I used to shop often at an antique store in a regional city near my home in rural South Dakota. It was a regular day-off stop, so much so that I got to know one of the shop managers pretty well. We'd talk a little about the antique business, farm auctions, folk crafts and regional artists. There were certain items that they wouldn't carry in the store, because there wasn't any market, she said. Most people didn't have money for that.
Then she said something that has stayed with me for over ten years.
"They really take advantage of the hard-working people of this state."
What do you mean? I asked.
She said, the business community and the political community in her town banded together to keep wages low, knowing that most people would by their nature work hard no matter how little they were getting paid.
I've been thinking about "small town values" lately. We love those small town values: work hard, go to church, know your neighbors, care about each other. We love those small town values: independence, simple living, growing gardens, telling stories, knowing your history, knowing your limits.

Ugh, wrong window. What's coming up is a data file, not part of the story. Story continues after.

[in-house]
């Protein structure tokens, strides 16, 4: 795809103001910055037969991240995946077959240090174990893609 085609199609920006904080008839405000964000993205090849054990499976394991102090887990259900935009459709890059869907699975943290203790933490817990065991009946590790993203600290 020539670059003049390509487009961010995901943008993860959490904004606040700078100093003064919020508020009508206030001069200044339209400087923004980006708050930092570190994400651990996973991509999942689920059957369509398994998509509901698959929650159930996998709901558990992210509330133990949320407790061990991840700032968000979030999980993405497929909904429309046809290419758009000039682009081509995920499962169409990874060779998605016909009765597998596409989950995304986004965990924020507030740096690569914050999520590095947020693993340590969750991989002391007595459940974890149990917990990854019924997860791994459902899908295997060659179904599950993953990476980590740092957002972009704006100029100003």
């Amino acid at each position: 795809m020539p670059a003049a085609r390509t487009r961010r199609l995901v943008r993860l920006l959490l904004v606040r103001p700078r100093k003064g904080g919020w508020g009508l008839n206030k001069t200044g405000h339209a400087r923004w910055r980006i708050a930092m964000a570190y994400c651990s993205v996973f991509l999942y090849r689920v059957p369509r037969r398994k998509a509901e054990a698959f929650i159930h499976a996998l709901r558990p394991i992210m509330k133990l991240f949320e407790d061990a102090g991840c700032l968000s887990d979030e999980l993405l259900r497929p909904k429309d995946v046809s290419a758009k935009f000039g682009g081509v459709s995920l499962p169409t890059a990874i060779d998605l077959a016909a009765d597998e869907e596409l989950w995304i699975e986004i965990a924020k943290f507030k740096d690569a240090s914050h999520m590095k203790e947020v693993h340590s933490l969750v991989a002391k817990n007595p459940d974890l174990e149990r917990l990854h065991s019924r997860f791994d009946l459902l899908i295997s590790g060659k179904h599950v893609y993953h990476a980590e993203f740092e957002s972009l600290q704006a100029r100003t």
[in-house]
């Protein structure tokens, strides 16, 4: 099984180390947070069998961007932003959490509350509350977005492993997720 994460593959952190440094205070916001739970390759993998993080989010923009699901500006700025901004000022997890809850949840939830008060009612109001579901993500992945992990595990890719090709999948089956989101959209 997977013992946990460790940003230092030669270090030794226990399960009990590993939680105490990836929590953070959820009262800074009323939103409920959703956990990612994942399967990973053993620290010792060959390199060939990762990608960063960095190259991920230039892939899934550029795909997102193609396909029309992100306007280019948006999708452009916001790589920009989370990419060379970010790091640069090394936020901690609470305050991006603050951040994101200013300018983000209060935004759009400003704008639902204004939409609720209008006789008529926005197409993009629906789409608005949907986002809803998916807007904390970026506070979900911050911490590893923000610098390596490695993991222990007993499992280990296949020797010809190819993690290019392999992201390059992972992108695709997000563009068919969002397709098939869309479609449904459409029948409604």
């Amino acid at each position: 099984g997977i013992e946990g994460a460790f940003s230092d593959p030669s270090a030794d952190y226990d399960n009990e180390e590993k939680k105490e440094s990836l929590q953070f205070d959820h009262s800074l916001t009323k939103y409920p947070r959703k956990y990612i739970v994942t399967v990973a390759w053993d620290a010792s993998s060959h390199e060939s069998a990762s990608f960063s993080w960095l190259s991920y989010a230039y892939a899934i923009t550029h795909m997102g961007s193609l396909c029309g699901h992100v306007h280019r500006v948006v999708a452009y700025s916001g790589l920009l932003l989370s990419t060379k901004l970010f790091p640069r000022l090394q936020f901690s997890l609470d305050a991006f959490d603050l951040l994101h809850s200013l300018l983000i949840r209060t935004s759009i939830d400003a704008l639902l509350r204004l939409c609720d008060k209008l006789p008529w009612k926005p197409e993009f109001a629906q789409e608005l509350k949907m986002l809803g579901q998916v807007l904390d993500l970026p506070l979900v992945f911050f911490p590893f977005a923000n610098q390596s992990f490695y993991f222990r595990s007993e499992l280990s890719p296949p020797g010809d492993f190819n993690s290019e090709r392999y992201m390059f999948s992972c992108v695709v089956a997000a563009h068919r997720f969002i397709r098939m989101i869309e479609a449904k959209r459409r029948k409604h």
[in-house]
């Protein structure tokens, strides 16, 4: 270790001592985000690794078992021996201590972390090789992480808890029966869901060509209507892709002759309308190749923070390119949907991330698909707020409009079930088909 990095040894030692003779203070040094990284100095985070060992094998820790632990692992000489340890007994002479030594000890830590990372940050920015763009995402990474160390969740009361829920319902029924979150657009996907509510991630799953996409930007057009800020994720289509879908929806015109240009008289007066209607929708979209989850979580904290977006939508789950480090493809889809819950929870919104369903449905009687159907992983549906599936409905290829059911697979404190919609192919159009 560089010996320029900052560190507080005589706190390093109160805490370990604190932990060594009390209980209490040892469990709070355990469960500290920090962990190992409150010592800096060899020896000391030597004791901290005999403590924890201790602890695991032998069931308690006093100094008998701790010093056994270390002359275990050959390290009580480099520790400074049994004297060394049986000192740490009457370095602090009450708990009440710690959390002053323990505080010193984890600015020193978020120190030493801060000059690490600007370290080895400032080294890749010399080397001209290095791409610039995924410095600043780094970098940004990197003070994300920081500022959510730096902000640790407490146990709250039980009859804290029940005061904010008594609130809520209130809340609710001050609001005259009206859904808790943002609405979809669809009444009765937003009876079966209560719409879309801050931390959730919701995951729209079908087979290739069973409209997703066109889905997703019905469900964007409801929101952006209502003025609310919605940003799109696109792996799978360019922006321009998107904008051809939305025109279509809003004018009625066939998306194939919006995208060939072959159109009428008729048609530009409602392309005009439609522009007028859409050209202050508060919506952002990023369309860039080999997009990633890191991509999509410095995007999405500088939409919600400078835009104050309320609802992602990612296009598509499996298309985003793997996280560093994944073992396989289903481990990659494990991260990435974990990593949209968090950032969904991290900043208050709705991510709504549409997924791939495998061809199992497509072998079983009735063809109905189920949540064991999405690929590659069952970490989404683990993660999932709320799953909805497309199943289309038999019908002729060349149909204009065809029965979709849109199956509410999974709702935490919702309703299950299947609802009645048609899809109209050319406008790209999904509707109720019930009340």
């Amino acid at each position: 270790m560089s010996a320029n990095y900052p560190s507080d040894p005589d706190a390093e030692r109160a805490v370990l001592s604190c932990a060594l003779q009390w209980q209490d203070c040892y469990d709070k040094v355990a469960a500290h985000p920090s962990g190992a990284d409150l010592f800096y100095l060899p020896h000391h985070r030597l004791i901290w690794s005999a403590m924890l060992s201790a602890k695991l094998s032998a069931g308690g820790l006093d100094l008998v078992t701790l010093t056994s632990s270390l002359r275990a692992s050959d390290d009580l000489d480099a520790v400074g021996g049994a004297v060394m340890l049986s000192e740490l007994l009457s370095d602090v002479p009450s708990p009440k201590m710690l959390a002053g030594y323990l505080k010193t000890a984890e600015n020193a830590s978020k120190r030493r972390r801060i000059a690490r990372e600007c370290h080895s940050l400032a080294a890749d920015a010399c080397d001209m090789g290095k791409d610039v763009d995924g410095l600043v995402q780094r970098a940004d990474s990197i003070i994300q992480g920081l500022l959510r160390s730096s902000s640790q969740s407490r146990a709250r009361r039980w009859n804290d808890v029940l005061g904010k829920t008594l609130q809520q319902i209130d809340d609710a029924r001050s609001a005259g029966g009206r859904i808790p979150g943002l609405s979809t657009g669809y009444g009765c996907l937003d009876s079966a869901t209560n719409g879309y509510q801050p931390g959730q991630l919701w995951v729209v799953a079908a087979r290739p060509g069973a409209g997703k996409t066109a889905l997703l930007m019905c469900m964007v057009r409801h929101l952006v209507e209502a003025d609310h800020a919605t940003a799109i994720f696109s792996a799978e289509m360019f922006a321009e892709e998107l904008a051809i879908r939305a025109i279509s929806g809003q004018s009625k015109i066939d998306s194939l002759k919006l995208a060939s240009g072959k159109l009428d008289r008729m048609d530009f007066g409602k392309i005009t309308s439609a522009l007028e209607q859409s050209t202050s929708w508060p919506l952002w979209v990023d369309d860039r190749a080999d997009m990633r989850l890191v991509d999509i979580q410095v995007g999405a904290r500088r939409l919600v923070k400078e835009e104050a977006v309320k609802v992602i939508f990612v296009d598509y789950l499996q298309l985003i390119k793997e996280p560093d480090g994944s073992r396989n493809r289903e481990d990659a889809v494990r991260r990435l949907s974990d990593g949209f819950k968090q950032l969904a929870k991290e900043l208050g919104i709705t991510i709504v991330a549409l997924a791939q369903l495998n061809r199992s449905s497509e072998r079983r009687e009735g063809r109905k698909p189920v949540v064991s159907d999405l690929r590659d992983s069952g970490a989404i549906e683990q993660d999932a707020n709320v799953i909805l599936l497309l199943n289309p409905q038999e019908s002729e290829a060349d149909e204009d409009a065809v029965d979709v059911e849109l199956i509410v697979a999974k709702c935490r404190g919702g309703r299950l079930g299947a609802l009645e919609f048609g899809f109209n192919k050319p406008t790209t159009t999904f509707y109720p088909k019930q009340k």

But, it's a funny thing.
Those great small towns, the best places to raise children, the backbone of our country: most of them don't seem to be doing very well. My town, for example, had no bank, no school, no cafe, no grocery store and no gas station. Just the church, and the grain elevator, and the post office.
Not all small towns are in the the same boat, I know. A few have figured out creative ways to flourish. Some benefit by their proximity to larger cities.
Still, I wonder, if we love small towns so much, if we think they are such good places to raise future citizens, why are they getting to be endangered species?
While I don't agree with everything in this article, it does give some excellent food for thought.